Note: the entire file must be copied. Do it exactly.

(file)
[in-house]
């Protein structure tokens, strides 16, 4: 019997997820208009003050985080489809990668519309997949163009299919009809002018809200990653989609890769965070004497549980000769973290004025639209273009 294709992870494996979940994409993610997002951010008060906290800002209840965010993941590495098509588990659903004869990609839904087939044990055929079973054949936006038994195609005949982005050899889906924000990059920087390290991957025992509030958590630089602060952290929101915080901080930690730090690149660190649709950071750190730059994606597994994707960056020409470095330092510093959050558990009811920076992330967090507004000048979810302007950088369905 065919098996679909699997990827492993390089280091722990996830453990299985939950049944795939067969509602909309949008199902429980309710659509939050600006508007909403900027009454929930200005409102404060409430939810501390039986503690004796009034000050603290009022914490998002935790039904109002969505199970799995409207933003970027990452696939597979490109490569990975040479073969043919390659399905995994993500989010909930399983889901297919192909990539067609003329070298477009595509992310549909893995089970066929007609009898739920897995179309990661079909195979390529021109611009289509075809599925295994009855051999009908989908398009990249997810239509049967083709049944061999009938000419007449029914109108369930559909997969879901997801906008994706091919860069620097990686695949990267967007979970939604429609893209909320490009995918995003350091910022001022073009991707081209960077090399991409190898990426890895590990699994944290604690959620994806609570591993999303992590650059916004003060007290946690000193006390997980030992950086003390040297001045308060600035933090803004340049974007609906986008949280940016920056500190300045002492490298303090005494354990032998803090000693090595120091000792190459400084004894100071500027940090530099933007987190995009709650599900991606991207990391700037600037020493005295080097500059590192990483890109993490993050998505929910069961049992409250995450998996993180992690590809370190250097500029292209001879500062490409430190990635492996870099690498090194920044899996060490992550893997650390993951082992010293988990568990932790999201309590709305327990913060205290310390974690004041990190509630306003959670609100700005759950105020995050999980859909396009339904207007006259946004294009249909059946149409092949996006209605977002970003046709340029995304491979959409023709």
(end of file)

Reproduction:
[in-house]
């Protein structure tokens, strides 16, 4: 019997997820208009003050985080489809990668519309997949163009299919009809002018809200990653989609890769965070004497549980000769973290004025639209273009 294709992870494996979940994409993610997002951010008060906290800002209840965010993941590495098509588990659903004869990609839904087939044990055929079973054949936006038994195609005949982005050899889906924000990059920087390290991957025992509030958590630089602060952290929101915080901080930690730090690149660190649709950071750190730059994606597994994707960056020409470095330092510093959050558990009811920076992330967090507004000048979810302007950088369905 065919098996679909699997990827492993390089280091722990996830453990299985939950049944795939067969509602909309949008199902429980309710659509939050600006508007909403900027009454929930200005409102404060409430939810501390039986503690004796009034000050603290009022914490998002935790039904109002969505199970799995409207933003970027990452696939597979490109490569990975040479073969043919390659399905995994993500989010909930399983889901297919192909990539067609003329070298477009595509992310549909893995089970066929007609009898739920897995179309990661079909195979390529021109611009289509075809599925295994009855051999009908989908398009990249997810239509049967083709049944061999009938000419007449029914109108369930559909997969879901997801906008994706091919860069620097990686695949990267967007979970939604429609893209909320490009995918995003350091910022001022073009991707081209960077090399991409190898990426890895590990699994944290604690959620994806609570591993999303992590650059916004003060007290946690000193006390997980030992950086003390040297001045308060600035933090803004340049974007609906986008949280940016920056500190300045002492490298303090005494354990032998803090000693090595120091000792190459400084004894100071500027940090530099933007987190995009709650599900991606991207990391700037600037020493005295080097500059590192990483890109993490993050998505929910069961049992409250995450998996993180992690590809370190250097500029292209001879500062490409430190990635492996870099690498090194920044899996060490992550893997650390993951082992010293988990568990932790999201309590709305327990913060205290310390974690004041990190509630306003959670609100700005759950105020995050999980859909396009339904207007006259946004294009249909059946149409092949996006209605977002970003046709340029995304491979959409023709």